Monday, March 9, 2009

Zombi-Spirit Animal

Spirit Animal
Album Review
purchase it here

I am not going to beat around the bush, Zombi is weird and I would not prefer them any other way. Fueled to by two creative minds from Pittsburgh, influenced by the music of Goblin and the horror movie soundtracks from John Carpenter films, Zombi brings forth some of the greatest neo-progressive, cinematic space rock that continues to mesmerize metal heads, movie geeks, and music lovers from all across the spectrum and bring them back thirsty for more. Zombi was always a guilty pleasure for me, but lately I have met so many individuals who are literally mad about this music, loving every minute of its synth soundscapes and poly-rhythmic percussive work. What I love most about Zombi, is they love what they do and are consistent in the music they make. With their third full length, Spirit Animal, they bring music that is intense, beautiful, and could easy be used for a suspense/horror film circa 1981.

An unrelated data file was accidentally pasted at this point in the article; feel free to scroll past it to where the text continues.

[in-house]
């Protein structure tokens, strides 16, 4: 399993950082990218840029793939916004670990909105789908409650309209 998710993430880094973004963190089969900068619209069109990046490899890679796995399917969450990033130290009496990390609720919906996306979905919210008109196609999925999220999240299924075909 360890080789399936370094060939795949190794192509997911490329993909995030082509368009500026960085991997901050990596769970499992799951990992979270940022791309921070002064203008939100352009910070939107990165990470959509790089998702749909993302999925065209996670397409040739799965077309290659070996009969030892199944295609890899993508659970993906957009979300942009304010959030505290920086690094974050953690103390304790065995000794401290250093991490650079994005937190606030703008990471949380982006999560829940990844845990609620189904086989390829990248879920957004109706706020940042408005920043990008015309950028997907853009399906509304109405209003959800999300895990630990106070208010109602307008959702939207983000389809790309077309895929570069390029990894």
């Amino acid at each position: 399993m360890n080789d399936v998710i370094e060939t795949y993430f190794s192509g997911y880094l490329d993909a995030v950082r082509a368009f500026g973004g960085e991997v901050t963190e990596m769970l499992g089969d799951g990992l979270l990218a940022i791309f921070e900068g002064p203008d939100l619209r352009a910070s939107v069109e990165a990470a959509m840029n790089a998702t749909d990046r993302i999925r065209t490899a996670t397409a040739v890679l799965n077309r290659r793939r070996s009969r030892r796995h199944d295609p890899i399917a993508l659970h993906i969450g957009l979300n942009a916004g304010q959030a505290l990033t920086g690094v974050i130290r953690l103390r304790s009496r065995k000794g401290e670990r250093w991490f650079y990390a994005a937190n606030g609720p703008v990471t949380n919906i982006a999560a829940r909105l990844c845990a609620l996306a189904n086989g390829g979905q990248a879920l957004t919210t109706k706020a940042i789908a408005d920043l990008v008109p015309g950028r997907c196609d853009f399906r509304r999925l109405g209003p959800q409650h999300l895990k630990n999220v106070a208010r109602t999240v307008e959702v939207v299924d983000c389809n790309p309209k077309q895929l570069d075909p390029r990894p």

With Spirit Animal, Zombi is both bombastic and intricate, exhibiting obvious influences far beyond the Goblin/John Carpenter dichotomy, ranging from Tangerine Dream, Yes, and even a hint or two of early Gabriel-era Genesis. Compared to the rest of their catalogue, Spirit Animal sprinkles a bit more space/prog rock into the mix, still remaining true to the overall cinematic effect of the music itself. This album mixes together the perfect goulash of atmospheric swell and dramatic contrasts, progressive rhythms and dark cheesiness that would tickle the fancy of any prog/metal head, horror movie buff, and stereotypical music weirdo like myself. The opening track, which also serves as the title track is very large and almost regal sounding, as if it were announcing the arrival of something gargantuan, for instance the large, stampeding bull elephant as depicted on the front panel of the album. The record moves on to tracks that are much more progressive, some sounding close to the accompaniment to a long-lost video game of the 1980's. Most of all, what Zombi and Spirit Animal are is a breath of fresh air; something new and different in a day where most music sounds the same and a reminder of how things once were in the worlds of music and horror cinema.
-Andrew Bryant

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